For the better part of the past several days,
I’ve been mired in cream, sugar, fruit, and
sometimes eggs. It’s a new sweet ‘n heavy
dairy diet! Well, no, not really. So what have
I been doing with all those ingredients? Why,
I’ve been making ice cream, of course!
It all started when the Culinary Historians
of New York (CHNY) announced there’d be
a program on May 19. Yes, as in today. The
speaker is to be Jeri Quinzio, and her topic
will be the history and evolution of everyone’s
favorite treat, ice cream. Based on her past
work, including numerous articles, multiple
entries in The Oxford Encyclopedia of Food
and Drink in America (QEFDA), and not one,
but two, books on the subject, Quinzio is
surely THE Expert on the fascinating history
of ice cream. The title of her most recent
work is Of Sugar and Snow, A History of Ice
Cream Making, which won IACP’s* 2010 award
for Best Book on Culinary History. I’ve read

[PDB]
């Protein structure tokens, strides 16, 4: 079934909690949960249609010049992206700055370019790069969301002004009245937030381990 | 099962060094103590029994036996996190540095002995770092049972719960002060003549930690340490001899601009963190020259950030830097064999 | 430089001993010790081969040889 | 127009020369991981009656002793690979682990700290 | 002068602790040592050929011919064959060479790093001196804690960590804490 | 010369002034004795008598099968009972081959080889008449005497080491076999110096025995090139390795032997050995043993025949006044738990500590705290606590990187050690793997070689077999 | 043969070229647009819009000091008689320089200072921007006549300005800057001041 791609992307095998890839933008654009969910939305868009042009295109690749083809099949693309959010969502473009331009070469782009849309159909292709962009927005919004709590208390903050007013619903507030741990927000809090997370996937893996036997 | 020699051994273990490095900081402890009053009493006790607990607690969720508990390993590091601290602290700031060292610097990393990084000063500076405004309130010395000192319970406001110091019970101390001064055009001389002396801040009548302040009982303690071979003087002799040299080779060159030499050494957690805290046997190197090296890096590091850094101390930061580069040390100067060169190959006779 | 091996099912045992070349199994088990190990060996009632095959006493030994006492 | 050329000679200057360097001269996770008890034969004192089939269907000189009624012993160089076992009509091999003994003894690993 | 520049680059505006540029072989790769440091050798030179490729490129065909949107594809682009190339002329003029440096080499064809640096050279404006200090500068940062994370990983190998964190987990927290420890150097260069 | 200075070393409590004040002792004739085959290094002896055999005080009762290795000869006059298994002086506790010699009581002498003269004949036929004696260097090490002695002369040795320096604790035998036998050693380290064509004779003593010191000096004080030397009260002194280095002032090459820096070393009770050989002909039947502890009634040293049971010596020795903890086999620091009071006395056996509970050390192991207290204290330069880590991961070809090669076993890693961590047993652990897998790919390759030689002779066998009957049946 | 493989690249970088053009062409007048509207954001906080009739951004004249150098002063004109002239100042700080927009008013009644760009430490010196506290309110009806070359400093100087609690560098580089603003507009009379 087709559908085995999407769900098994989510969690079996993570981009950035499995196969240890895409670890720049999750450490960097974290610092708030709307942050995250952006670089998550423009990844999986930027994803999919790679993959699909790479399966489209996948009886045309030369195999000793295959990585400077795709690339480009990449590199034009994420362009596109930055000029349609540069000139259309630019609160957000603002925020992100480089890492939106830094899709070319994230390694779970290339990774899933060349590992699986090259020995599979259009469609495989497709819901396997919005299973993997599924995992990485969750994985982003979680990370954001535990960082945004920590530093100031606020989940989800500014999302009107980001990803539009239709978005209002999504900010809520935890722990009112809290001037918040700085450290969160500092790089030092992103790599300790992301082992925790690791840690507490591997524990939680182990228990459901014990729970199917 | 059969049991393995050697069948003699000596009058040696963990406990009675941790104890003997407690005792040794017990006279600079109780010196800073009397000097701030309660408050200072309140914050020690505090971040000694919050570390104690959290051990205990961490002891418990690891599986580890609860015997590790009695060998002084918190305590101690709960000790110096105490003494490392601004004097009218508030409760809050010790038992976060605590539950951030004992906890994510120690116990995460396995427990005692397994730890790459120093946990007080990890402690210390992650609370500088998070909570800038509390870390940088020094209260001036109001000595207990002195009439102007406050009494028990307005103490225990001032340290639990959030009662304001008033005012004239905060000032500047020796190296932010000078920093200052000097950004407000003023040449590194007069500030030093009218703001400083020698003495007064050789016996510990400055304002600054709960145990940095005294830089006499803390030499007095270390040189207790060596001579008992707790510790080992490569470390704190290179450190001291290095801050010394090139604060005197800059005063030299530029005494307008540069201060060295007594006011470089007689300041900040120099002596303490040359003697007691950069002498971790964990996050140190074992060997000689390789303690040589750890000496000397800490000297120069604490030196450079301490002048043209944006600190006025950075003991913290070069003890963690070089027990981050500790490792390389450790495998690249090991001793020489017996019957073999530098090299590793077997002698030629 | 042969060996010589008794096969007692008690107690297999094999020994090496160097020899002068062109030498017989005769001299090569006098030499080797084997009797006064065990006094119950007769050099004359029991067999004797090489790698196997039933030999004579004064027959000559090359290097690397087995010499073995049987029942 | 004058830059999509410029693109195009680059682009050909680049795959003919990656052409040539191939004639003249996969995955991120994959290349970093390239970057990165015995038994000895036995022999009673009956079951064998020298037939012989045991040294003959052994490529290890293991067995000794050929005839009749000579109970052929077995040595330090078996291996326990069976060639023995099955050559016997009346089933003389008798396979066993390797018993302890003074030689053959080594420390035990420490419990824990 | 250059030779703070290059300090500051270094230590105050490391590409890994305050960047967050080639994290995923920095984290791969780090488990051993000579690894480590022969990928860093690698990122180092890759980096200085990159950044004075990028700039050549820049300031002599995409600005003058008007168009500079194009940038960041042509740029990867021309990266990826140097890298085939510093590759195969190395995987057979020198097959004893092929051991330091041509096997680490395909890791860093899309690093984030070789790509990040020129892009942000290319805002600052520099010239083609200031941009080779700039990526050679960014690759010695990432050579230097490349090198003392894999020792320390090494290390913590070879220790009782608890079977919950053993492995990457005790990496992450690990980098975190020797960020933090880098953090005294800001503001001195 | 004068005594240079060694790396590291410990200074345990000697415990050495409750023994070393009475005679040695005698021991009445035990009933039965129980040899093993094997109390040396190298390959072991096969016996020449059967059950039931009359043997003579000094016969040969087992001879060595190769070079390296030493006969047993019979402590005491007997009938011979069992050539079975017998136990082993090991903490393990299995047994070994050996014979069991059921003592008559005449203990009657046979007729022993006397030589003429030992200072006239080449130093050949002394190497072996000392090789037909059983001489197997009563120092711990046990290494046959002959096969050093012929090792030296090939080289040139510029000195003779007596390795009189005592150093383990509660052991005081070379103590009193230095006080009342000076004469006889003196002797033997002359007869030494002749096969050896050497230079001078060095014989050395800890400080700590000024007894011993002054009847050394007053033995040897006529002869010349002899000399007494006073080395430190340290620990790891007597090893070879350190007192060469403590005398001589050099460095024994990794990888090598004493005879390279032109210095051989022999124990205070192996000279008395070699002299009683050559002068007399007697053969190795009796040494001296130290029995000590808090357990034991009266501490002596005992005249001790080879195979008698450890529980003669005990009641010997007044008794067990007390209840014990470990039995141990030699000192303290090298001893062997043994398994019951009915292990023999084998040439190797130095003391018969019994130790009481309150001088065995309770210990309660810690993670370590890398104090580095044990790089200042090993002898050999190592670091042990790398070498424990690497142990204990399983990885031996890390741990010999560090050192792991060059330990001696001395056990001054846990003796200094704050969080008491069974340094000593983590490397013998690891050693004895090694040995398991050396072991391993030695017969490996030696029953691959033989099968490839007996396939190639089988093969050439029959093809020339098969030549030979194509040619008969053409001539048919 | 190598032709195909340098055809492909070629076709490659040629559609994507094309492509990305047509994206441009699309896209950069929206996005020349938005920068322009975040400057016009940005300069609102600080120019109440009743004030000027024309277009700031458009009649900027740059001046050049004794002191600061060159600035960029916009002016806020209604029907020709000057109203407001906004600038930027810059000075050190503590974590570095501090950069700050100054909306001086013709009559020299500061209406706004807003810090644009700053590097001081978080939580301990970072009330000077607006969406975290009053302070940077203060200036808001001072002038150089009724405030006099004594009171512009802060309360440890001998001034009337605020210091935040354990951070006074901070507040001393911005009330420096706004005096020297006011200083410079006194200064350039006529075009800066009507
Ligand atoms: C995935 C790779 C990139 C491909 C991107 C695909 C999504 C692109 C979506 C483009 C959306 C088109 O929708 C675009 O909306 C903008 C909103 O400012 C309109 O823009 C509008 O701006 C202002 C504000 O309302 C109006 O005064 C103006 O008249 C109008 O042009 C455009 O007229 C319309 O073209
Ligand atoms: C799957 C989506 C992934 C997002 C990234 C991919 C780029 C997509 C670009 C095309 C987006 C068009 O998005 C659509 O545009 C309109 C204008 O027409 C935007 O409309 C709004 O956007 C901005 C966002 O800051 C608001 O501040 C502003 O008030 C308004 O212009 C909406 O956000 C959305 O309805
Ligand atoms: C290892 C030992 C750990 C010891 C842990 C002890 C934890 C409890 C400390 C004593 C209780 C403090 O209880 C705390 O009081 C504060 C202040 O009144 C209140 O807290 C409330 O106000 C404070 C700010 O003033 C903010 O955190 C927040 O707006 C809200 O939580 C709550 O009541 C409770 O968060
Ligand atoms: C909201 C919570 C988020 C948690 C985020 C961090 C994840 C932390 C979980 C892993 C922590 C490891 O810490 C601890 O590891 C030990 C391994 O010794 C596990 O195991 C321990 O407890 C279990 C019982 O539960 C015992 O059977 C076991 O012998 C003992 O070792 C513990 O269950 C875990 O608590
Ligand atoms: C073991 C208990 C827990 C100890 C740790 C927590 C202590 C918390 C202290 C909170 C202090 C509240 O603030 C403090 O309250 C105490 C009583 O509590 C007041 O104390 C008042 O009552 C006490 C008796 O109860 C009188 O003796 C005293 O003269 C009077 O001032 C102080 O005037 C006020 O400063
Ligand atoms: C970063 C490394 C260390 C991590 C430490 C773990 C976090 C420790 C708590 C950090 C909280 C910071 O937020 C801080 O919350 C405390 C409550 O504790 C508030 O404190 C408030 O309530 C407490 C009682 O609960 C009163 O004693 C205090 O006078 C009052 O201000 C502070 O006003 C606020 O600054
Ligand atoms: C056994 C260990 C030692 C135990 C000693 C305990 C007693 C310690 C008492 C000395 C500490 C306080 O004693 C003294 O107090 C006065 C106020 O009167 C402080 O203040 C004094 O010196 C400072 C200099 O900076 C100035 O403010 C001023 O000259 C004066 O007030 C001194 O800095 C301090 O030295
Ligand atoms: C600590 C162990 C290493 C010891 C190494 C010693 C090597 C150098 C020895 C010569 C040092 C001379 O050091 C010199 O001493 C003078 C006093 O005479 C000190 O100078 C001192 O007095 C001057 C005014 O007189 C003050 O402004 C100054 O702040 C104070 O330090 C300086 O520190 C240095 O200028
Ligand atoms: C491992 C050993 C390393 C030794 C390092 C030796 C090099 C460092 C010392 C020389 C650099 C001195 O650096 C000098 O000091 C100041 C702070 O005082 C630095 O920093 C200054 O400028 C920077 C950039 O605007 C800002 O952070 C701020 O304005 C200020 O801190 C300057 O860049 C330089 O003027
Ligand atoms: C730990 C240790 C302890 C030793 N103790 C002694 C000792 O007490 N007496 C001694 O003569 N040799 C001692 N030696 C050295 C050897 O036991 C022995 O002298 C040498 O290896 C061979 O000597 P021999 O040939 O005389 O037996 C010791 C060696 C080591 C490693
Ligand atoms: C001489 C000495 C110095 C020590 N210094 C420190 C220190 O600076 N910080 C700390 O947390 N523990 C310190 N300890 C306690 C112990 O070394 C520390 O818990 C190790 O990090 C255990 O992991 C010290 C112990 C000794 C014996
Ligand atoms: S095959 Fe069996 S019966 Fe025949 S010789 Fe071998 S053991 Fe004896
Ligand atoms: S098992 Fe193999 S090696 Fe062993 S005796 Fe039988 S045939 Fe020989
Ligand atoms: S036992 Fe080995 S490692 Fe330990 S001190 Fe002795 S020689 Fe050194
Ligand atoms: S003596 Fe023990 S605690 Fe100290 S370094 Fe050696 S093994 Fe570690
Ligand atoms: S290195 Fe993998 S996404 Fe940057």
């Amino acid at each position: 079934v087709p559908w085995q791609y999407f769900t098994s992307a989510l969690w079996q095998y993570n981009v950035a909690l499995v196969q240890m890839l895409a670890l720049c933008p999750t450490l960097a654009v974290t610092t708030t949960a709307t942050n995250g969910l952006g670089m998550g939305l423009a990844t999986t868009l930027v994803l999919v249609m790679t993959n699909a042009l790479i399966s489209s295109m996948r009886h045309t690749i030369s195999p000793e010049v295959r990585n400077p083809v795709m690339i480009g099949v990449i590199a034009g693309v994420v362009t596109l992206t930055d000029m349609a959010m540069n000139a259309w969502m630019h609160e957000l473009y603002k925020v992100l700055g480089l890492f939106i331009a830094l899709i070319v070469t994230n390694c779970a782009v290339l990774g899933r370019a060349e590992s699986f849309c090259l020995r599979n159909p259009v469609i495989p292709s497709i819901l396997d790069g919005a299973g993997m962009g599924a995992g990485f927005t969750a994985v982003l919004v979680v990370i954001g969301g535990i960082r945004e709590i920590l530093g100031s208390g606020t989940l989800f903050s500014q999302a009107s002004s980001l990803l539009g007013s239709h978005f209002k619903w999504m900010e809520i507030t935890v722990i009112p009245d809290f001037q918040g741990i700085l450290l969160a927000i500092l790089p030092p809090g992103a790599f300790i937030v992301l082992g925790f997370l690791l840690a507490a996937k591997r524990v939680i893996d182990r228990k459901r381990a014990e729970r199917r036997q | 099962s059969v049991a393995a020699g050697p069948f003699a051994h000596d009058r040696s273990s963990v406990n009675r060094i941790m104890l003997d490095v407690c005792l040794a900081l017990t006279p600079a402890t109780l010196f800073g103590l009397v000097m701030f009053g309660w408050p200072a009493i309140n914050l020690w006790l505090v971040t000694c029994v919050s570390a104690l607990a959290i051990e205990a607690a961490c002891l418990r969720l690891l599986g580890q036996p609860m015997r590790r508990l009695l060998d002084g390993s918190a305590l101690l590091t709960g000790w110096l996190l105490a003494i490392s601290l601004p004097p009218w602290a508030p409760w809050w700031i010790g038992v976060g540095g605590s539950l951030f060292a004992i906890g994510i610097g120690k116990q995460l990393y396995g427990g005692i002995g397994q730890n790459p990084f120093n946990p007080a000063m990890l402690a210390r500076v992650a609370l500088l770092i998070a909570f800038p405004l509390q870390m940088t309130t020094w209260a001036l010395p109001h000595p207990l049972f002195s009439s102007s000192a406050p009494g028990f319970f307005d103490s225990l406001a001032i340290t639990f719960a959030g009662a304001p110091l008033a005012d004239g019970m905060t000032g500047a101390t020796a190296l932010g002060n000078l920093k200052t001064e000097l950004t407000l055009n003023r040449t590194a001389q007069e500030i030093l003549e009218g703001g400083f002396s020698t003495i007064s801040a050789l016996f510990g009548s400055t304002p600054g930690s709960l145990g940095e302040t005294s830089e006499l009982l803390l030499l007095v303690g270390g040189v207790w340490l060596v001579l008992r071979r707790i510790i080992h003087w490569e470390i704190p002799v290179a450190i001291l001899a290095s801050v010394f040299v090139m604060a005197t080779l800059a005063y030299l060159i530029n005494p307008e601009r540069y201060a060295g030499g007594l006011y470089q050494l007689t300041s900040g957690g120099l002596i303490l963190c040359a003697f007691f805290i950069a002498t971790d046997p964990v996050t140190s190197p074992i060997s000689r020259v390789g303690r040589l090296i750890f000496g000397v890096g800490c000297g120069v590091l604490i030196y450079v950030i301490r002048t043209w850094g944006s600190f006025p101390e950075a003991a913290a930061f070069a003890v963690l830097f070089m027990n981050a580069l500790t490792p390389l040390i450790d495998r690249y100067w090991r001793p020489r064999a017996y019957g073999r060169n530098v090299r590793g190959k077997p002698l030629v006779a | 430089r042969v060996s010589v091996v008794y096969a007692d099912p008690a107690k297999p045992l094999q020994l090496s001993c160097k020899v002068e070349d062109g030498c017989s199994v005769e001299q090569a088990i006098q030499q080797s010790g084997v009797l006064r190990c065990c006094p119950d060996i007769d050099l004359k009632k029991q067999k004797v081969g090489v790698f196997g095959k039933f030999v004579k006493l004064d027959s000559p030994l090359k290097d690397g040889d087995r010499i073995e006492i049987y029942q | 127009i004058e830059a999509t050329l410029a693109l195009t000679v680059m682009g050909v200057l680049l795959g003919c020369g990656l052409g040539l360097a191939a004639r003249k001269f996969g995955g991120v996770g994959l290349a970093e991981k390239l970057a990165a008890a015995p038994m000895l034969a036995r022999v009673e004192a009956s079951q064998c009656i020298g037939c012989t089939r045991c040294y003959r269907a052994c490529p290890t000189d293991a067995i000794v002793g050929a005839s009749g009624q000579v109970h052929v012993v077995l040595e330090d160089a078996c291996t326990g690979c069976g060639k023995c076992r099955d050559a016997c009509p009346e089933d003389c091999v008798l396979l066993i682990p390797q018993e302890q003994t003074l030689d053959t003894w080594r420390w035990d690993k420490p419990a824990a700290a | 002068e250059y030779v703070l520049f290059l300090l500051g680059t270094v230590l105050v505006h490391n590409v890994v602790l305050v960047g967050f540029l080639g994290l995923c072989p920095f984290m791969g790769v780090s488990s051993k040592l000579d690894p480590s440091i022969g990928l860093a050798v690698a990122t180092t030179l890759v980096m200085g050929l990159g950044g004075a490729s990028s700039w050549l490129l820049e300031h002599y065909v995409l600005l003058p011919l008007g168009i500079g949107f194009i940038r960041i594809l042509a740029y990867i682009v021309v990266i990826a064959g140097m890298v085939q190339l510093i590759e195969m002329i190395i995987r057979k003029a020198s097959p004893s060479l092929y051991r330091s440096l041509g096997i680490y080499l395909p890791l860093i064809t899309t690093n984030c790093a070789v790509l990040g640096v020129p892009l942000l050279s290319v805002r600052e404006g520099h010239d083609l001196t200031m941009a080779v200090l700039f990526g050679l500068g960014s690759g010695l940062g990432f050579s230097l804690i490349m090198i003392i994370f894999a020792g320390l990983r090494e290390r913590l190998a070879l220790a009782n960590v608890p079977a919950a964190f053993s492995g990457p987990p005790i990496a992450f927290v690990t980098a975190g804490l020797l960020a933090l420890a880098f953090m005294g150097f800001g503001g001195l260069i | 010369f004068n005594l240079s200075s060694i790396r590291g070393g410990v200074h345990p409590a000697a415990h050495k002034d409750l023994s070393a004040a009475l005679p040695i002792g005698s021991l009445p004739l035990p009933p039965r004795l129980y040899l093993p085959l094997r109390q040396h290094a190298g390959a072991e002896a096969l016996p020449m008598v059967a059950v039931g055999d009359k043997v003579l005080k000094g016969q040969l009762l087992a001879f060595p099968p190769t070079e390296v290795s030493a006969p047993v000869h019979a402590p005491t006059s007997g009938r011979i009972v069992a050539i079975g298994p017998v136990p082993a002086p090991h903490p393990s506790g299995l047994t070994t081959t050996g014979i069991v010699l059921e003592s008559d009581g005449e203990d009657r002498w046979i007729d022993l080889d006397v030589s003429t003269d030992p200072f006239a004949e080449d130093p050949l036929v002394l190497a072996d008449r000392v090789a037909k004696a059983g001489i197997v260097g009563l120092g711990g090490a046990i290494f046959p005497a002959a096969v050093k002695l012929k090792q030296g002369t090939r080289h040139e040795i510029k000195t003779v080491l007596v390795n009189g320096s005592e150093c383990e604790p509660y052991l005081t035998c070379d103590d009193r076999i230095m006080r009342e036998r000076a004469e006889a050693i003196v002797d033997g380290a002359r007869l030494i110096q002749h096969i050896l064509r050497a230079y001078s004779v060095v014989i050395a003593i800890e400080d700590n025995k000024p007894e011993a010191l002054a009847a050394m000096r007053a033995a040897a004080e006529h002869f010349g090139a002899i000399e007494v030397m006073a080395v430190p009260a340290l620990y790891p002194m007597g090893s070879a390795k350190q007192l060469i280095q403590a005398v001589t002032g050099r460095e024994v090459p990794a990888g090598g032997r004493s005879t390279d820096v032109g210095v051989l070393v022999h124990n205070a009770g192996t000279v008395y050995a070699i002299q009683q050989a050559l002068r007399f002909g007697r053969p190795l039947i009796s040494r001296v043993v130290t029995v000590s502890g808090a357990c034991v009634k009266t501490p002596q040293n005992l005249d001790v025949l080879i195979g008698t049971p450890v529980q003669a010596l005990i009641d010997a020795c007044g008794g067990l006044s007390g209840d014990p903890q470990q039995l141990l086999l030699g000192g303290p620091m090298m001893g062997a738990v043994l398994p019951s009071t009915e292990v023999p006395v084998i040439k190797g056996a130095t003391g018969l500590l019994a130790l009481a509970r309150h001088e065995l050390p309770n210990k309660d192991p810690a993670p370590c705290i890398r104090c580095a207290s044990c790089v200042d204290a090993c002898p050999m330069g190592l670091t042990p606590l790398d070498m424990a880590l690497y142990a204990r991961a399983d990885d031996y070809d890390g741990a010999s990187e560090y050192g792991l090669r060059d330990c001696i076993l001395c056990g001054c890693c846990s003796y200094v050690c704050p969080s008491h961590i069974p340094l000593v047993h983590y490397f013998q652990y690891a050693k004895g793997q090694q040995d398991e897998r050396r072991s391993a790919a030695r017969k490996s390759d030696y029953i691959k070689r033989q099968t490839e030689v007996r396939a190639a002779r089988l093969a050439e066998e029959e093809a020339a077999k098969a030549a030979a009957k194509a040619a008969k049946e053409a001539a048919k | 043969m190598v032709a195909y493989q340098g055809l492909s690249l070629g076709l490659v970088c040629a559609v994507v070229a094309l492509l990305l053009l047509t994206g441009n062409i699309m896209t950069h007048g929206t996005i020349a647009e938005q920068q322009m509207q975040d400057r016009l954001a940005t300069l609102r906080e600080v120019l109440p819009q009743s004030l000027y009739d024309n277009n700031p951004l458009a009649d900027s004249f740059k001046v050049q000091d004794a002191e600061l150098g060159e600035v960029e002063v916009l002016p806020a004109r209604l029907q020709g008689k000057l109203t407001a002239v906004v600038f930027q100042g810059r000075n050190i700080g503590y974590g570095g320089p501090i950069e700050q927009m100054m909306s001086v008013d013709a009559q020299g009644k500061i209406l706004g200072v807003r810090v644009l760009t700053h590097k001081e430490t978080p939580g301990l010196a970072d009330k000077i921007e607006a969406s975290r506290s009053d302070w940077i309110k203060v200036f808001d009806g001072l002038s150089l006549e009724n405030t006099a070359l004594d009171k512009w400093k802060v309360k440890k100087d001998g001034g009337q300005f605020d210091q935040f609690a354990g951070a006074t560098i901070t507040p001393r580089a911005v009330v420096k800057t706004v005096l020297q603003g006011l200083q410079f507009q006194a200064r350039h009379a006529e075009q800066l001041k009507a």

it, and it’s jam-packed with well-documented
information. I’ve also heard Quinzio speak (see
9/2/2009 ), and she is quite knowledgeable.
In any event, in the interest of honing my ice
cream making skills, I offered to make some
to be served during the refreshment portion
of tonight’s program. And so the fun began.
My Big Plan was to make one or two flavors
in advance and then another during the event.
Of course, I would be doing them all in my trusty
sorbetiere (sarbotiere), with the new bucket**
that I recently custom ordered. Next was making
the decision as far as what flavors to make, so
I began searching for ice cream receipts (recipes)
in various historic cookbooks. I knew I wanted
to make one with fruit and one with something
odd and unexpected, say barley or ginger. Finally,
I settled on the following three:
1.) The receipt written by Thomas
Jefferson in his own hand; it’s a basic,
vanilla-tinged custard-based ice cream.
I figured it’s ideal for a program focusing
on ice cream’s history
2.) Parmasan [sic] ice cream (yes, as
in cheese), courtesy of The Complete
Confectioner (1789) by Britisher
3.) And one for strawberry from Lettice
Bryan’s The Kentucky Housewife (1839).
I’ve lots to do to finalize my preparations for tonight,
so I’ll have to write more later. I’ll post the three
receipts, along with details of my ice cream making
experience. Maybe report on tonight’s CHNY program,
*International Association of Culinary Professionals
**Made by cooper Norm Pederson; see “Carolina’s
Cupboard” for additional information; my sorbetiere was
crafted by Peter Goebel.